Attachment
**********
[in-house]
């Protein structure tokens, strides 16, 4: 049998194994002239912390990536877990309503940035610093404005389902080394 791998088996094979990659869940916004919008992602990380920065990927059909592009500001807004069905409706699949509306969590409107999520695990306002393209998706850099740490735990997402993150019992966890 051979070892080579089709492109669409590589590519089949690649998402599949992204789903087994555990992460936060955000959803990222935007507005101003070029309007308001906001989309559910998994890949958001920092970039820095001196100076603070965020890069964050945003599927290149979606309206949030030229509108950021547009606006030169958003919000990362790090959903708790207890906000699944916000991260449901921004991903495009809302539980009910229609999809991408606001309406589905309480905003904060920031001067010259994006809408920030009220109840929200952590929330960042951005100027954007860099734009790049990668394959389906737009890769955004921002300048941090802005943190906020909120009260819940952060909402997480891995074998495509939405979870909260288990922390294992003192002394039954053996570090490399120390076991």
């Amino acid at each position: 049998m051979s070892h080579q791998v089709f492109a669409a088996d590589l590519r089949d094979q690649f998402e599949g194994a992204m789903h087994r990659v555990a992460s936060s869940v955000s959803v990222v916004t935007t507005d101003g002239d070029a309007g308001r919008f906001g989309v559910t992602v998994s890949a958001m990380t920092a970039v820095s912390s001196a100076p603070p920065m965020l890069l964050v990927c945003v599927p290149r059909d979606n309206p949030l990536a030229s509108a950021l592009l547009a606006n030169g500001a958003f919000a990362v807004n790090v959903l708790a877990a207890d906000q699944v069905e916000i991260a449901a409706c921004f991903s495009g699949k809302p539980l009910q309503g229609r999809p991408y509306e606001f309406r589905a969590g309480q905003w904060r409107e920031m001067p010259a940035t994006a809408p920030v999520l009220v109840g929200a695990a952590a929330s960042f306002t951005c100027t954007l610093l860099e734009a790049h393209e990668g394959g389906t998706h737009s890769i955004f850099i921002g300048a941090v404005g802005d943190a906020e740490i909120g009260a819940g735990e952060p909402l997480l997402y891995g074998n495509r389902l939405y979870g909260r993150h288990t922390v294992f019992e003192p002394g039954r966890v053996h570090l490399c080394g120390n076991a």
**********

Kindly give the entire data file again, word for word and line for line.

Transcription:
[in-house]
């Protein structure tokens, strides 16, 4: 049998194994002239912390990536877990309503940035610093404005389902080394 791998088996094979990659869940916004919008992602990380920065990927059909592009500001807004069905409706699949509306969590409107999520695990306002393209998706850099740490735990997402993150019992966890 051979070892080579089709492109669409590589590519089949690649998402599949992204789903087994555990992460936060955000959803990222935007507005101003070029309007308001906001989309559910998994890949958001920092970039820095001196100076603070965020890069964050945003599927290149979606309206949030030229509108950021547009606006030169958003919000990362790090959903708790207890906000699944916000991260449901921004991903495009809302539980009910229609999809991408606001309406589905309480905003904060920031001067010259994006809408920030009220109840929200952590929330960042951005100027954007860099734009790049990668394959389906737009890769955004921002300048941090802005943190906020909120009260819940952060909402997480891995074998495509939405979870909260288990922390294992003192002394039954053996570090490399120390076991």
């Amino acid at each position: 049998m051979s070892h080579q791998v089709f492109a669409a088996d590589l590519r089949d094979q690649f998402e599949g194994a992204m789903h087994r990659v555990a992460s936060s869940v955000s959803v990222v916004t935007t507005d101003g002239d070029a309007g308001r919008f906001g989309v559910t992602v998994s890949a958001m990380t920092a970039v820095s912390s001196a100076p603070p920065m965020l890069l964050v990927c945003v599927p290149r059909d979606n309206p949030l990536a030229s509108a950021l592009l547009a606006n030169g500001a958003f919000a990362v807004n790090v959903l708790a877990a207890d906000q699944v069905e916000i991260a449901a409706c921004f991903s495009g699949k809302p539980l009910q309503g229609r999809p991408y509306e606001f309406r589905a969590g309480q905003w904060r409107e920031m001067p010259a940035t994006a809408p920030v999520l009220v109840g929200a695990a952590a929330s960042f306002t951005c100027t954007l610093l860099e734009a790049h393209e990668g394959g389906t998706h737009s890769i955004f850099i921002g300048a941090v404005g802005d943190a906020e740490i909120g009260a819940g735990e952060p909402l997480l997402y891995g074998n495509r389902l939405y979870g909260r993150h288990t922390v294992f019992e003192p002394g039954r966890v053996h570090l490399c080394g120390n076991a």